In its package of proposed legislation, issued on 23rd January 2008, aimed at meeting targets for renewable energy and greenhouse gas emissions, the European Commission proposed a directive on the geological storage of carbon dioxide, otherwise known as Carbon Capture and Storage or CCS. Under this directive, installations in EU ETS will be able to get credit for CO2 pumped back under ground and stored there.
At the same time, the Commission categorically rejects the idea of using credits from carbon sinks such as forestry. The intelligentsia of
There is an interesting asymmetry here.
CCS technology is rather new. It has never been proven on a large scale. In comparison tree technology is rather older. In fact the first trees appeared on the planet about 500 million years ago. Since then they have been capturing and storing carbon dioxide quietly and effectively.
So the European Commission is happy to wave on a brand-new, unproven technology. And it rejects out of hand a technology with a 500 million year track record.
What could be behind this odd conclusion?
The obvious answer is vested interests. Consider the immense power of plump Germans in glinting, rimless spectacles, who work for megalithic power companies; consider the flickering, forked tongues of American oil lobbyists. And now compare those lobbies with the honest woodman. The lumberjack is a quiet, retiring fellow. He won’t be seen in the corridors of power in his checked shirt. Not for him the tête-á-tête in the clamour of a sophisticated wine bar in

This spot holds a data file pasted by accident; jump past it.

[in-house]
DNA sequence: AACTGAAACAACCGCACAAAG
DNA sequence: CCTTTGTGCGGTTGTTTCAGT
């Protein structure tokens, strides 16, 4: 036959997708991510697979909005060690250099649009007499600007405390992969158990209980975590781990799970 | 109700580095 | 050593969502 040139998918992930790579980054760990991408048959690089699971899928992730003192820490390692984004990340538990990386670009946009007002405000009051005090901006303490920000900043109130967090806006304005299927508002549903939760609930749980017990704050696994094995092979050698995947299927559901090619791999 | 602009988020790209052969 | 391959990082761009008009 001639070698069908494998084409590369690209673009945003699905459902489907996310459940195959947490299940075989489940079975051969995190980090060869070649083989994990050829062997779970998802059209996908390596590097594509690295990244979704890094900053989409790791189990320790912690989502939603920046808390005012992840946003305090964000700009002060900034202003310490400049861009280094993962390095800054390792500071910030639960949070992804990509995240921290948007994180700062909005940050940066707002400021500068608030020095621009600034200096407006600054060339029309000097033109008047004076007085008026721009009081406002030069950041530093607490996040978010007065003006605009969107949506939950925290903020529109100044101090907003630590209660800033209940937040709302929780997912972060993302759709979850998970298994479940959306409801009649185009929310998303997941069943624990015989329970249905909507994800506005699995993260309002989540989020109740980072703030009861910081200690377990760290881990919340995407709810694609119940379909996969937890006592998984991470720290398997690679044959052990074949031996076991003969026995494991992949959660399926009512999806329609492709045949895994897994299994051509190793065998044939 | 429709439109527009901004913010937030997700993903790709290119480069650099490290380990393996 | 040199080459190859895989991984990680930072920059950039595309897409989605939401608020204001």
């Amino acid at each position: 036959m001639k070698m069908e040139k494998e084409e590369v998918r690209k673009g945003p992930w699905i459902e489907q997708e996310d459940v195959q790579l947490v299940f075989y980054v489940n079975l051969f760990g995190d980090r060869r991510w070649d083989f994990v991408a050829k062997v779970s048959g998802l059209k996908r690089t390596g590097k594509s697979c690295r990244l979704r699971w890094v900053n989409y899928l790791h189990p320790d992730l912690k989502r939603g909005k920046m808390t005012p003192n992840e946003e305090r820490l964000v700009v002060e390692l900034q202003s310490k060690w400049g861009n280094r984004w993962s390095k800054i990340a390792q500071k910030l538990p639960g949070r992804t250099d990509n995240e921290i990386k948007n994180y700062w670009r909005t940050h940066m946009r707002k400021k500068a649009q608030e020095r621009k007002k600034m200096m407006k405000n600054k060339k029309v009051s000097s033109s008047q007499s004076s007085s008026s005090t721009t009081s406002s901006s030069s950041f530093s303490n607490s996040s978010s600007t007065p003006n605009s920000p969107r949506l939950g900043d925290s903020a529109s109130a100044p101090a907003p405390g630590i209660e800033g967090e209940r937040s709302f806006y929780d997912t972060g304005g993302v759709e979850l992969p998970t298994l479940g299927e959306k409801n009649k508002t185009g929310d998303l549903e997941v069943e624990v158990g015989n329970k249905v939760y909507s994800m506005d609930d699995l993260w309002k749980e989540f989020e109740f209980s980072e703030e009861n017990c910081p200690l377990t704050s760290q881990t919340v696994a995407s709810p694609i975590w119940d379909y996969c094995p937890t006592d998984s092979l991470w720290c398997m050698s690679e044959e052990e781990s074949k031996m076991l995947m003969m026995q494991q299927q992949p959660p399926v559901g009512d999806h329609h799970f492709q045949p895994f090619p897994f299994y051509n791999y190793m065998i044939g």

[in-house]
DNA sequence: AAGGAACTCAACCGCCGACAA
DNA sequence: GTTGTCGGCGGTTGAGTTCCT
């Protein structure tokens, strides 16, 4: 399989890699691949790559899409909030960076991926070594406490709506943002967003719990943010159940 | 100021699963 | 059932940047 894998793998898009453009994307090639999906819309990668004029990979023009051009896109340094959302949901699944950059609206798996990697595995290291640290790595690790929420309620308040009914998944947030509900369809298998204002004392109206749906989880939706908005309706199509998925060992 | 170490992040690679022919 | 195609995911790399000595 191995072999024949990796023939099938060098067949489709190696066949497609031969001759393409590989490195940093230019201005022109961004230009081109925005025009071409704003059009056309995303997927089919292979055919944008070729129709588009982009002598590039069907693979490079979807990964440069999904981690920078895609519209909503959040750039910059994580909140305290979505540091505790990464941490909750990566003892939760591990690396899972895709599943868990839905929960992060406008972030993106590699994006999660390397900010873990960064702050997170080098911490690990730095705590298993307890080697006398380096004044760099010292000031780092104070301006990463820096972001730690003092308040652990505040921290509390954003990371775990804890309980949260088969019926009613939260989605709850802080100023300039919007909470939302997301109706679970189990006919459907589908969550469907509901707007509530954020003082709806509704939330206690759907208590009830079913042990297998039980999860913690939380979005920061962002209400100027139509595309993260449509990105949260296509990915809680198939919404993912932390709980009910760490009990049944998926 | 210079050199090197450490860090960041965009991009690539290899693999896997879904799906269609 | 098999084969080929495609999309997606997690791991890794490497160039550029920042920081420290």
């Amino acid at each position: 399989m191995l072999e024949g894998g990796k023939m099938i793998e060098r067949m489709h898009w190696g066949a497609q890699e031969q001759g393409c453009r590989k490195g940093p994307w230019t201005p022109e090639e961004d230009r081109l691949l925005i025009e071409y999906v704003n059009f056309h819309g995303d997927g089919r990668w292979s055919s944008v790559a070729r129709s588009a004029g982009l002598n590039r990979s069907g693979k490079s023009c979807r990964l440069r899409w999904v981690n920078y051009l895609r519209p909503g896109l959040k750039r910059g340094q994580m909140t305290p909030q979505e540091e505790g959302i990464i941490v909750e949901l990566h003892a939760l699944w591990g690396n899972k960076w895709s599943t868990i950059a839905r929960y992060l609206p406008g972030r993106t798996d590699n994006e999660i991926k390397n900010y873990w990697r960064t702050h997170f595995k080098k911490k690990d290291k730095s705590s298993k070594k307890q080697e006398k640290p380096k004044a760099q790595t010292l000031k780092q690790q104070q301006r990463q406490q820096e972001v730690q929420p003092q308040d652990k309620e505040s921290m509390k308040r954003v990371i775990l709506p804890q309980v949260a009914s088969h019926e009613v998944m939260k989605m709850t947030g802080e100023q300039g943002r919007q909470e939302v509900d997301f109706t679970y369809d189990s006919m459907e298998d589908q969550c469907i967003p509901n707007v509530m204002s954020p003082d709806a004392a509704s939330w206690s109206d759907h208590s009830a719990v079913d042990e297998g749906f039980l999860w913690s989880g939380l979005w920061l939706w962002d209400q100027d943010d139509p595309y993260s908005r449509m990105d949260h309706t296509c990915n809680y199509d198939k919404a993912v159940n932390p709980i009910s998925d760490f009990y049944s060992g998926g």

If only it were so simple. Sadly, there is something more sinister afoot. The masters of
Of course CCS should be encouraged – we need to grasp at all and any solutions to address climate change. With one proviso – those companies which take credit for CCS units should put down an insurance bond, so that if the technology turns out not to be so safe as Brussels would like us to think it is, then the installation can obtain the funds to purchase allowances in the market to make up their shortfall.
But if we encourage CCS then by the same token we should encourage, with as much enthusiasm, the use of natural carbon sinks, i.e. trees. And if there are still limitations in the technology of measuring and reporting the quantities of CO2 captured by trees, is that really much different from the uncertainties which surround CCS?
The Commission’s position is inconsistent, founded on emotion, on ignorance and on an insidious bias towards technological fantasy. This should be corrected.